Christmastime actually started for me around November 1st, when Starbucks brought back their holiday coffees, including my family's favorite, the Chestnut Praline Latte. Last year I was in Dallas-Fort Worth airport when November 1st rolled around, and I think I freaked the barista out because of how excited I was when I saw it back on the menu. Many of my friends evaluate the holiday season as beginning after Thanksgiving – because that is when they start playing Christmas music – but my family is a little unconventional.
My family is otherwise pretty typical in our Christmas traditions. When I was younger, we would go outside on Christmas Eve and spread “reindeer dust” throughout the back yard. We left Santa homemade oreo cookies with milk, and crowded wrapping paper and bows around the bottom of the tree in case he needed them for any coal or gifts, should he choose to leave one or the other behind.
We do still enjoy cookies and milk on Christmas Eve, albeit together now and to the tunes of Bing Crosby or the Trans Siberian Orchestra, and each of us operate as familial elves, furiously finishing any wrapping we may have left to the last minute. But one of the traditions that I have tried to hold onto throughout the years is simply wishing people “Merry Christmas.”
Being a millennial, a young pro, and a conservative Christian female, I recognize I differ greatly from many of my fellow millennials. If my college experience taught me anything, it’s that being conservative is like being a leper, and being Christian is sometimes considered even worse. This is especially apparent in a time where political correctness and tolerance are called for, though most often by those who disdainfully prefer to practice both selectively.
For me and fellow believers, being Christian this time of the year is first and foremost the time to celebrate Jesus’ birth. Because of His ultimate death and resurrection for us, this season is clearly one of great joy, love, hope, and peace in our faith. I do understand there are other religions and other holidays, and I also understand that there are those that are content to stick with the classic “Happy Holidays.” For them, that is fine. My personal and faith-driven choice, however, is to proclaim that my faith rests in Jesus Christ alone, and therefore my response at this time of year is and always shall be “Merry Christmas.”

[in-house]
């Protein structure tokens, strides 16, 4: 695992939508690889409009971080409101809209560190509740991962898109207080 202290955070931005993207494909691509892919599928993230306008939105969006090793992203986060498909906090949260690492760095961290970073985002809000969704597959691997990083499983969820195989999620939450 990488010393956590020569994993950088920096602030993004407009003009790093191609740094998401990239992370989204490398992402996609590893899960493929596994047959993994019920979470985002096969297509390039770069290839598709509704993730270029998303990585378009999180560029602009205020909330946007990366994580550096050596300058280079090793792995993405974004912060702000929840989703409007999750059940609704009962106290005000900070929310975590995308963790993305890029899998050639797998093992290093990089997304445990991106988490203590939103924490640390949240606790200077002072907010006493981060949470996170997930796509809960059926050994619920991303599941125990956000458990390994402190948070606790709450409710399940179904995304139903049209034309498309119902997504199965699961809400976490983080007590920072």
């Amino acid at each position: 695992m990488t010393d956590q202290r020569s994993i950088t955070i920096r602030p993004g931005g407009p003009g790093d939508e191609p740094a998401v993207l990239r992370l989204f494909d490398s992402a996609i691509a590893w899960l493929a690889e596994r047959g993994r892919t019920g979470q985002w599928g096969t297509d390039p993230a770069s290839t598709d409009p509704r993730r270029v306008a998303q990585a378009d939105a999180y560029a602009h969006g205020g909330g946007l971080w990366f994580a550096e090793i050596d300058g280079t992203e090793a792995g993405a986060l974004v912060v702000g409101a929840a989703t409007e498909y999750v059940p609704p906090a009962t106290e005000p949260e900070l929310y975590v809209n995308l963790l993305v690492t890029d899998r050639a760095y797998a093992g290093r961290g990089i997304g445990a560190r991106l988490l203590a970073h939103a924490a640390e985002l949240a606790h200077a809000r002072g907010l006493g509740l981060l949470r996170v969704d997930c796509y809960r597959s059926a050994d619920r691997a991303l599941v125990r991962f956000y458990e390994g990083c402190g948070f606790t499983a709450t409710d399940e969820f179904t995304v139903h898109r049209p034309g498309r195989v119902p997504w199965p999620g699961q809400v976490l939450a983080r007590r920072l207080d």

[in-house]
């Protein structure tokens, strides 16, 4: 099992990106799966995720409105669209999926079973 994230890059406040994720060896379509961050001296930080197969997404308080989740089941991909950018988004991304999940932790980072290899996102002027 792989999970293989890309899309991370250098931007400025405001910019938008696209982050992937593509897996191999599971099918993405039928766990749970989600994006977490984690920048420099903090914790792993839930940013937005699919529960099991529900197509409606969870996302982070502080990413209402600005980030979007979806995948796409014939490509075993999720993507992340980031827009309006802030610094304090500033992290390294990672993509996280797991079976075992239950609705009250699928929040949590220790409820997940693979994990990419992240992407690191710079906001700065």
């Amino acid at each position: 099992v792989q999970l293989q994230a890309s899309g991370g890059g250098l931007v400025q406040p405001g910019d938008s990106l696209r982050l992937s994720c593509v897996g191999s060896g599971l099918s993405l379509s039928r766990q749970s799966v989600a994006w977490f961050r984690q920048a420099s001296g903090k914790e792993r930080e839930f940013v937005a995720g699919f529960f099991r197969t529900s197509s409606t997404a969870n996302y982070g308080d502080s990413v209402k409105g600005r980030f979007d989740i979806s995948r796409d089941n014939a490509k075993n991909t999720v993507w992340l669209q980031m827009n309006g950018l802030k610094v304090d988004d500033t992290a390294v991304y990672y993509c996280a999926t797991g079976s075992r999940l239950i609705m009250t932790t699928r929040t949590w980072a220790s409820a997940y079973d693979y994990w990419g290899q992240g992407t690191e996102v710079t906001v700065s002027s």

Even if whoever the response is aimed towards does not celebrate Christmas (and does not ask for another response, such as Happy Hanukkah), I do hope they have a good Christmas day. That wish does not diminish despite what others believe. To say that someone is being offensive by wishing a good holiday-named day to others is overkill. But to limit the person saying it by arguing that they cannot refer to their own religion is a lack of tolerance in and of itself.
In a day and age where Google-ing “Happy Holidays versus Merry Christmas” brings up articles commenting on where in the USA you can even utter the response "Merry Christmas," or articles referring to the “war on Christmas,” I would urge this: remember that we all have a freedom of religion. In this country, I can show my tradition and faith in Jesus, and someone else is welcome to show their own by telling me “Happy Kwanza.” But please do not tread on others’ right to show their faith by giving them a blanket line about tolerance. Be respectful, not just of your own views but of others. Tolerance in this tradition means acknowledging and enduring a difference of opinion or behavior unlike your own. It means to show others the grace and love with which you would want to be treated.
I do hope each and every one of you has a Merry Christmas, whether or not you actively celebrate it!